to be continued…
It's all relative. Peace, Kris Millegan
Black Eagle Trust Fund
Few people are aware of the huge Black Eagle Trust fund, let alone its critical relation to the 9/11 attacks. A brilliant summary of excellent information regarding this covert fund compiled by meticulous researcher E.P. Heidner ties together many previously unexplained threads in the 9/11 mystery in ways that are most compelling. Heidner presents volumes of solid evidence to support his thesis that one of the main reasons for the attacks was to cover up the laundering of over $200 billion in bonds from this secretive fund that were to come due the day after 9/11.
Serious 9/11 researchers will likely be most grateful for the revealing connections in this careful research made between seemingly unconnected parts of the 9/11 story and the many people and organizations involved. Those less familiar with the 9/11 cover-up will almost certainly appreciate the broad overview given and the hidden history behind it all. If we follow the money, a lot of unexplained things begin to make sense.
Below are key excerpts from this remarkable paper with highlighting provided for those with limited time. If you do have time, the many diagrams, photos, and charts available in the original 58-page essay are most helpful. The full document also includes 232 footnotes for verification filling 17 pages worth of text. In the concise summary below, I've kept the original footnote numbers, so you will find they skip quite a bit. See the full essay to explore these informative footnotes. For the entire original paper with footnotes, click here.
Some readers may feel upset or overwhelmed with this material, yet the fact that you are reading this and that this powerful information is awakening many as it spreads around the Internet shows that we are making a difference. Others may be excited to finally see the bigger picture. See our "what you can do" section at the end of the article for ideas on how you can help spread the word and build a brighter future. Thanks for caring.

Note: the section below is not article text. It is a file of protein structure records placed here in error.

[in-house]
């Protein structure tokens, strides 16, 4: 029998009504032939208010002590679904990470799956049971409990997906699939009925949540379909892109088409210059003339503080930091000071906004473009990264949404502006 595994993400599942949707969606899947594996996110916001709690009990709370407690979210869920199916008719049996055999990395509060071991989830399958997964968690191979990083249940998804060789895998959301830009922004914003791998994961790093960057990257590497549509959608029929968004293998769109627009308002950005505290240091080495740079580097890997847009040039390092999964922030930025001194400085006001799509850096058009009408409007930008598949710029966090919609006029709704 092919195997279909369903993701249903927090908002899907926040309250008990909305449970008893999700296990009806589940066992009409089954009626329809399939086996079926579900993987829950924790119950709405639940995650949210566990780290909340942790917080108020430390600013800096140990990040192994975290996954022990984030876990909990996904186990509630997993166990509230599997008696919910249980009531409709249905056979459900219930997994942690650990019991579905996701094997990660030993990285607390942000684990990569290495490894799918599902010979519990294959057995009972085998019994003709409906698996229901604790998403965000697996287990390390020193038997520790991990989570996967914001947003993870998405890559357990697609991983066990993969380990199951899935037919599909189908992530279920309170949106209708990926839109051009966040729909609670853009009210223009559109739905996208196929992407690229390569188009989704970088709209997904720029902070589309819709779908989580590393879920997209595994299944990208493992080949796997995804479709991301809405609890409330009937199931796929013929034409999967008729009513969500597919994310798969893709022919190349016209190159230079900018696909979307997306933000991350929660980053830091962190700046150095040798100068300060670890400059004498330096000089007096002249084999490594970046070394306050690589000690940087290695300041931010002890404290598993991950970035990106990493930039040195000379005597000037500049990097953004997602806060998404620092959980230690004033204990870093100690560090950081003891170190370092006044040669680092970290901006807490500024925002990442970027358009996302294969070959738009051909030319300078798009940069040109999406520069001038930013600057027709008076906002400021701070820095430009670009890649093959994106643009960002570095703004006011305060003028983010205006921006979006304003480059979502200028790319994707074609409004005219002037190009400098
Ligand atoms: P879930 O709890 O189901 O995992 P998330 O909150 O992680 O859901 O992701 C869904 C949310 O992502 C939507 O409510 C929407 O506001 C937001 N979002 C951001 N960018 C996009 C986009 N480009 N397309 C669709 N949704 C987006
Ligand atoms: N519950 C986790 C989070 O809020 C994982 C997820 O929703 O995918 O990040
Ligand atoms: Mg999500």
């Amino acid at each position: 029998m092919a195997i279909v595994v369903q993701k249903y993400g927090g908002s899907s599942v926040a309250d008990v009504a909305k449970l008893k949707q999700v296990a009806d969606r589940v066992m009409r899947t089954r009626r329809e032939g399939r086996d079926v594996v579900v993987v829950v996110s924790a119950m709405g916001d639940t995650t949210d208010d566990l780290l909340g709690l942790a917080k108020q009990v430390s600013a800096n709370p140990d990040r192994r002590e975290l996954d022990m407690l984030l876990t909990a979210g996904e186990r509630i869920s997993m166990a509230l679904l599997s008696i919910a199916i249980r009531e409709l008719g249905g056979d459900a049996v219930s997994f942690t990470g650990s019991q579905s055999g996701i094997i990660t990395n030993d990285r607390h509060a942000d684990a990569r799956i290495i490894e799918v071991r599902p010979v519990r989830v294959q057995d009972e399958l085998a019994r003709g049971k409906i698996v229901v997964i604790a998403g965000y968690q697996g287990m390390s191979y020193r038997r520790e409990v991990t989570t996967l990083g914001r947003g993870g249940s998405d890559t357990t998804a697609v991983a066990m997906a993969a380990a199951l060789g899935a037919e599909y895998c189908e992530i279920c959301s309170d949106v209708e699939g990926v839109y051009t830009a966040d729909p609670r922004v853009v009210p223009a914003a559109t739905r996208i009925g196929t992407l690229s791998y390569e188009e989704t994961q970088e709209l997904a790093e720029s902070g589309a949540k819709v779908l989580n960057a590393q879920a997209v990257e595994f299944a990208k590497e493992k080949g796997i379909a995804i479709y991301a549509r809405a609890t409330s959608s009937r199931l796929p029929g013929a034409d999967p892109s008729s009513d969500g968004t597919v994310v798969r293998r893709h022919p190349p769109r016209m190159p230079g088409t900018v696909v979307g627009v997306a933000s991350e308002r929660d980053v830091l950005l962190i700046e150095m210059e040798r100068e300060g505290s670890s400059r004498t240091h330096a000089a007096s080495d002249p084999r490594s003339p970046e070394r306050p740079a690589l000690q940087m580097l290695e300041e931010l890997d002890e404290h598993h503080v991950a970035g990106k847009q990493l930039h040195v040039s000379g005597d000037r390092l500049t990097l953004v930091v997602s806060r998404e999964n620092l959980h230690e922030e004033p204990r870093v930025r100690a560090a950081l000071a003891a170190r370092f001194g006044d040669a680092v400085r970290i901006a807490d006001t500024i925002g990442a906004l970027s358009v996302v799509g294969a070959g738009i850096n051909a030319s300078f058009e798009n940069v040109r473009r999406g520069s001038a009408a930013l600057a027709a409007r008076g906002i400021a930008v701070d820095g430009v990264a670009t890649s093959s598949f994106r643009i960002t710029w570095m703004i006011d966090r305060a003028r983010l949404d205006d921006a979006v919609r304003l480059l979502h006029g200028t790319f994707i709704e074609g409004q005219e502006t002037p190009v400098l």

Note: For what may be the most powerful single piece of evidence corroborating this theory, click here to read the Reuters news service article on the massive volume of electronic financial transactions conducted from inside the WTC just before the towers collapsed. Yet the investigation results are being kept secret.
The September 11th attacks were likely meant as a cover-up for financial crimes being investigated by the Office of Naval Intelligence (ONI), whose offices in the Pentagon were destroyed on September 11th.  The attacks ... were intended to cover-up the clearing of $240 billion dollars in securities covertly created in September 1991 to fund a covert economic war against the Soviet Union, during which ‘unknown’ western investors bought up much of the Soviet industry, with a focus on oil and gas.
The 9/11 attacks also served to derail multiple Federal investigations of crimes associated with the 1991 covert operation. Hundreds of billions of dollars of government securities had to be destroyed. A critical mass of brokers from the major government security brokerages in the Twin Towers had to be eliminated to create chaos in the government securities market. A situation needed to be created wherein $240 billion dollars of covert securities could be electronically “cleared” without anyone asking questions – which happened when the Federal Reserve declared an emergency and invoked its “emergency powers” that very afternoon. 
There were three major securities brokers in the World Trade Center: Cantor Fitzgerald, Eurobrokers and Garbon Inter Capital. Cantor Fitzgerald was the largest securities dealer in the US  and arguably the primary target.  41% of the fatalities in the Twin Towers came from Cantor Fitzgerald and Eurobrokers.  31% of the 125 fatalities in the Pentagon were from the Naval Command Center that housed the Office of Naval Intelligence. 39 of 40 Office of Naval Intelligence employees died. The Naval Command Center had been moved into that newly opened section of the Pentagon only a month earlier.  And in the vaults beneath the World Trade Center Towers, any certificates for bonds were destroyed. 
On that fateful day, the Securities and Exchange Commission declared a national emergency, and for the first time in U.S. history, invoked its emergency powers under Securities Exchange Act Section 12(k) easing regulatory restrictions for clearing and settling security trades for the next 15 days. These changes would allow an estimated $240 billion in covert government securities to be cleared upon maturity without the standard regulatory controls around identification of ownership.